Click here to Find a Contractor in your area.
Welcome! Here are the website rules, as well as some tips for using this forum.
Need to contact us? Visit https://heatinghelp.com/contact-us/.

American Standard

strom327
strom327 Member Posts: 2
Can you still find fire box baffle plate for American Standard Steam boilers? Also looking for the fire box. 

Comments

  • EBEBRATT-Ed
    EBEBRATT-Ed Member Posts: 8,857
    Pictures.

    They are long out of the boiler business.

    The fire box can be fixed up with aftermarket products. Not a problem for someone that knows what they are doing. Check out Lynn Products Co.

    Don't know what the baffles look like without pictures

    I am sure you could have something made up if it's worth fixing.
  • SteamingatMohawk
    SteamingatMohawk Member Posts: 475
    What is the model number of the boiler and approximately how old is it?
  • Big Ed_4
    Big Ed_4 Member Posts: 1,684
    The American Standard chamber baffle was a plate of cast iron ,it sat on ledges for a fire box baffle . Must be forty years since I changed one , and sure it was new old stock back then . I remember a ceramic one used in other boilers , two piece which hung by a chain , also two piece arched cast iron version .They were used for the old low speed quiet era burners when oil were competing with coal , the purpose of the chamber plates what to produce a hotter cleaner fire.... Even if you can find one they wouldn't last with the newer high speed retention heads ...
    I have enough experience to know , that I dont know it all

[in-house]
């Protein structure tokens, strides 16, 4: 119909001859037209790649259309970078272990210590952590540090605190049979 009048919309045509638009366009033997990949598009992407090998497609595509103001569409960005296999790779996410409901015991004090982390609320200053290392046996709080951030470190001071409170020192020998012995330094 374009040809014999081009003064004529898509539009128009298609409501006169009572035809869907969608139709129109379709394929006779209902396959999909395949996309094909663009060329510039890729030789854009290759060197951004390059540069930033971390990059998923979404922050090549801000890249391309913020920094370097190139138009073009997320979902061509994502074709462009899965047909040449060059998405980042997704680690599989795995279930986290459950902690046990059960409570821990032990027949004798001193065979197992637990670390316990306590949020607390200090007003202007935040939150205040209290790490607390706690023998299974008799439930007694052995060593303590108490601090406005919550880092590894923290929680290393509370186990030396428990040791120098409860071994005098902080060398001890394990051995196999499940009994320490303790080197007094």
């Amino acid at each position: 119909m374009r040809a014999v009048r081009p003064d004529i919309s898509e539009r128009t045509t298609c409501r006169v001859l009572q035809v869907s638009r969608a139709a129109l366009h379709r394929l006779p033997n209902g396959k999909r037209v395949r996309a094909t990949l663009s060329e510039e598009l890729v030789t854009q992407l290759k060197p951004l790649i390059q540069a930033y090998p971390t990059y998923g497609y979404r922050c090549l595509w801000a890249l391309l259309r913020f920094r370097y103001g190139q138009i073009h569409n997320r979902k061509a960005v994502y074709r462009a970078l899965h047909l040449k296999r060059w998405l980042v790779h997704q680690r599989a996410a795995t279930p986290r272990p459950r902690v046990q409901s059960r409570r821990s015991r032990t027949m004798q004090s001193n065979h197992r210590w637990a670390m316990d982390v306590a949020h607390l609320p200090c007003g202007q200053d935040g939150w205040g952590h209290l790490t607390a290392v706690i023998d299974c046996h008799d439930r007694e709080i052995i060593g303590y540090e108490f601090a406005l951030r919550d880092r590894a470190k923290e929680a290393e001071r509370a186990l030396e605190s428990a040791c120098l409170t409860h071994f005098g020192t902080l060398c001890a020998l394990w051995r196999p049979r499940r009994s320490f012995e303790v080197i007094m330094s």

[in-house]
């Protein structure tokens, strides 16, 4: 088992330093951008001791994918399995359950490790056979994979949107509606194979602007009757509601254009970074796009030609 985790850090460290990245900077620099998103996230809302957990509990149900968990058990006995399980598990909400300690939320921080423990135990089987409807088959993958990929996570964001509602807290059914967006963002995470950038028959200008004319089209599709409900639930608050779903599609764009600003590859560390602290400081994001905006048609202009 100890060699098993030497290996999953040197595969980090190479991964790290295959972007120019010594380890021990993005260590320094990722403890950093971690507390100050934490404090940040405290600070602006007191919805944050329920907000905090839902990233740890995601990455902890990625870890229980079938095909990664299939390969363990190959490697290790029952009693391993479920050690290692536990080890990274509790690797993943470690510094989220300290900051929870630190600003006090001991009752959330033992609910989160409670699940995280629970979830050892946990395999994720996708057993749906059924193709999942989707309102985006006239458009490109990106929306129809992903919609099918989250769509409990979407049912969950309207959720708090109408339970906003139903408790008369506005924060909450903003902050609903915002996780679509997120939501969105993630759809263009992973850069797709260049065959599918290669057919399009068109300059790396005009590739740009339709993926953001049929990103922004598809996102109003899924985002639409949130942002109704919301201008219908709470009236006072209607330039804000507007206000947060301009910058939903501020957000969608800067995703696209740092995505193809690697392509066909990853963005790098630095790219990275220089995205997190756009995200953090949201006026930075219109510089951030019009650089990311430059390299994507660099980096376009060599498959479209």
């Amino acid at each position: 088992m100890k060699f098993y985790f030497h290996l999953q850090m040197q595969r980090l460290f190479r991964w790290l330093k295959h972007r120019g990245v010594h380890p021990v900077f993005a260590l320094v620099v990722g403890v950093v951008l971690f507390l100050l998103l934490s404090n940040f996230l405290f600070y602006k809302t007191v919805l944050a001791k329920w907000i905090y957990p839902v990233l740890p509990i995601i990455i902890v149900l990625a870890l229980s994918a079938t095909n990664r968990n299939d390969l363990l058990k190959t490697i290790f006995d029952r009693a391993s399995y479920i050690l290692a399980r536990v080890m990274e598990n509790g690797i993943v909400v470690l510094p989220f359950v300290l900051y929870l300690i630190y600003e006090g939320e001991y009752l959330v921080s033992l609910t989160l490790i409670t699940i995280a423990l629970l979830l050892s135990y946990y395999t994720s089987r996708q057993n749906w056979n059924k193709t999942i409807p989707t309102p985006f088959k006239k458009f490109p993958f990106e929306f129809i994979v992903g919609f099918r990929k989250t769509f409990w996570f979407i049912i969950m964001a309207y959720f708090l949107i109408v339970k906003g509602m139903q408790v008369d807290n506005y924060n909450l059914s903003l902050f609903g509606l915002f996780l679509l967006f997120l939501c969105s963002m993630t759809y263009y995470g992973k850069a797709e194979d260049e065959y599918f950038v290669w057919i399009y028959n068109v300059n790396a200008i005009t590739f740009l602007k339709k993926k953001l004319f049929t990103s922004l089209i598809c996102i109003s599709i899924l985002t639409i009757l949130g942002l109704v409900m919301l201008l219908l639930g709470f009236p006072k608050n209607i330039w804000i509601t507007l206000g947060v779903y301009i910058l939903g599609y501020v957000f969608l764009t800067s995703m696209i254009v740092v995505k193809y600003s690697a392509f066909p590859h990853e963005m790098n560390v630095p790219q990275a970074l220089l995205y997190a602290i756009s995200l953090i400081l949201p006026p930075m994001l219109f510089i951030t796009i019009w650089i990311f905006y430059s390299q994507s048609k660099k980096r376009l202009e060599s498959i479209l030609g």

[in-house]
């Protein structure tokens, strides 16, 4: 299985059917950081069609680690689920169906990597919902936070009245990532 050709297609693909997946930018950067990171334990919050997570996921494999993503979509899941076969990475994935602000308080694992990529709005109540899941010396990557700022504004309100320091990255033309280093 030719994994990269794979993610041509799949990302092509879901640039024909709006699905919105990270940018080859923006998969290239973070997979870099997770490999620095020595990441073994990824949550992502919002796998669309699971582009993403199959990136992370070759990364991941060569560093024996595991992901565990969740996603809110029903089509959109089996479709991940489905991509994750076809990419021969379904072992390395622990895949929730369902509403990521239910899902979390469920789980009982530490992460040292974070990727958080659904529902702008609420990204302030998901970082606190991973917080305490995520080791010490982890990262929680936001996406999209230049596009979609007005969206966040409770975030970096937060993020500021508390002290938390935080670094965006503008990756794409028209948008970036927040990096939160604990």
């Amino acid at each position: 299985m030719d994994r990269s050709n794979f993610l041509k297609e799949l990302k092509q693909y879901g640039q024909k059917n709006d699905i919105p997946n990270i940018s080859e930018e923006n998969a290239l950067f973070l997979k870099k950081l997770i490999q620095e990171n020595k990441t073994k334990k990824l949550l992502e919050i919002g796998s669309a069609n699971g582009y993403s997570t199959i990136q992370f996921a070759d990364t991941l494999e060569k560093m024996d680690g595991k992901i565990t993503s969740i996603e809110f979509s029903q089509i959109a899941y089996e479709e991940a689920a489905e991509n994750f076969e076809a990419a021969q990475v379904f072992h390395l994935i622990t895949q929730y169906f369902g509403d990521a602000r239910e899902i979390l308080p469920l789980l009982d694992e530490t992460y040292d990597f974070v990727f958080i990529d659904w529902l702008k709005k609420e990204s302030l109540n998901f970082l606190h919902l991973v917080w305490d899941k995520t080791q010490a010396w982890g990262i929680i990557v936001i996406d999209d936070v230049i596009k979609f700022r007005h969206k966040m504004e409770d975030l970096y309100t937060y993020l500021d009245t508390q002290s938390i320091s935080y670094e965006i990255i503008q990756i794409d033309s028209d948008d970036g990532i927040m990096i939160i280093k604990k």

• EdTheHeaterMan
    EdTheHeaterMan Member Posts: 2,094
    edited March 14
    Not likely to find the over chamber baffle. If you want to keep that old girl running more efficiently; after you replace the combustion chamber with a Lynn Bath Tub, You can place three fire bricks in the top door, one in each of the flue passages This will slow down the flow of flue gasses thru the heat exchanger.

    In order to allow some of the radiant heat from the flame to reach the wet base of the heat exchanger, I have cut slots in the bathtub about 1-1/4" wide and about 6" from top to bottom starting about 2 " down from the top. . I cut 3 of them on the left and right side, but not on the back wall. Those holes are designed to allow the boiler to absorb more of the heat closer to the flame.

    If your firing rate is 1 GPH or greater, You do not need a combustion chamber with a High-Speed Flame Retention burner. All you need is a target wall to insulate the back wall from overheating the water in that area causing the water to flash into steam and thereby allowing for a potential crack in the boiler at that spot.

    The combustion chamber's job is twofold. One is to insulate vulnerable parts of the heating appliance from the high temperature of the flame, The second and more important is to reflect the heat of the flame back into the oil droplets in the chamber to promote vaporization. The flame retention technology produces enough heat at 1 GPH and higher to sustain efficient vaporization of the oil without a combustion chamber.

    The Am. Std. Arcoliner or Arcoleader is a wet base boiler. No need to insulate the cast iron from the high temperature of the flame because there is water on the other side of the cast iron. That water will keep the cast iron from overheating. (just like water in a copper pipe keeps the copper from getting hot enough for the solder to flow into a solder joint).